Brian's Reviews > The End of Men: And the Rise of Women

The End of Men by Hanna Rosin
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's review
Sep 12, 2012

liked it
Recommended to Brian by: the economist
Read from September 23 to 26, 2012 — I own a copy

(3.0) Yet another journalist who stretches article into "book"

I think I agree with much of Rosin's assessment of the status of women today, so it's not that I don't like what she has to say at all. It's just that she really stretched hard to fill a book here. Particularly in the early chapters, we're just hearing anecdote after pop culture reference and the evidence is quite thin (and she's making arguments that could be backed by evidence, research, heck at least surveys).

But she definitely redeems herself in the latter chapters: "The Top" and "The Gold Misses", where she addresses the question of why women still aren't as well represented at the top-most levels of corporations, governments etc, and a case study on the changing position of women in Asia. These are well-researched and well written chapters.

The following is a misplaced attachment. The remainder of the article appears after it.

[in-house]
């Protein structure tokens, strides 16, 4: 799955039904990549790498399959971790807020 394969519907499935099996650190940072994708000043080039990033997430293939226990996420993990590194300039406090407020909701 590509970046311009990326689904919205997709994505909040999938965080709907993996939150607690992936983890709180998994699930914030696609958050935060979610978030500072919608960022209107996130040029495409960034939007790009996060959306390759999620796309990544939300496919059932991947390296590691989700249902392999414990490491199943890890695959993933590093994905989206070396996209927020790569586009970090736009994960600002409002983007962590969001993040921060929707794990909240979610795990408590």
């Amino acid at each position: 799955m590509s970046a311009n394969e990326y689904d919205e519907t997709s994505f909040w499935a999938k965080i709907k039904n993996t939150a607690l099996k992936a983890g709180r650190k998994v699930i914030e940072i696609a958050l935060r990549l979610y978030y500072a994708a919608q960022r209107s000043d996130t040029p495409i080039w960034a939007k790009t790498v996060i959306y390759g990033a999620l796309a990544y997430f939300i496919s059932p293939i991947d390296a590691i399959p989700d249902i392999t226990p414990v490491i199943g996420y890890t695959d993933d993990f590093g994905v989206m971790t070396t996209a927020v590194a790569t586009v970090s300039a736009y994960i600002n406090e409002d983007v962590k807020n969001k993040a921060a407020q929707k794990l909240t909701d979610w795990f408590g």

Quick summary: women have more power than ever, and the places where women hold the power benefit greatly. Men as a whole have been far less able to adapt to the changing marketplace, and far less willing to work the double-time necessary to become educated, hold a full-time job and take care of children. Many women are finding marriage less of a partnership than as an adoption of an adult child. She holds out some hope that men can adapt better than they have: she looks to Northern Europe for this hope, with some justification.

So I liked the argument. I just think it's probably best read as its original piece in The Atlantic, though I must admit that I didn't read that. ;)

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message 1: by Eric (new)

Eric Lin She doesn't go out of her way to piss all men off everywhere forever? AKA "pulling a Maureen Dowd"

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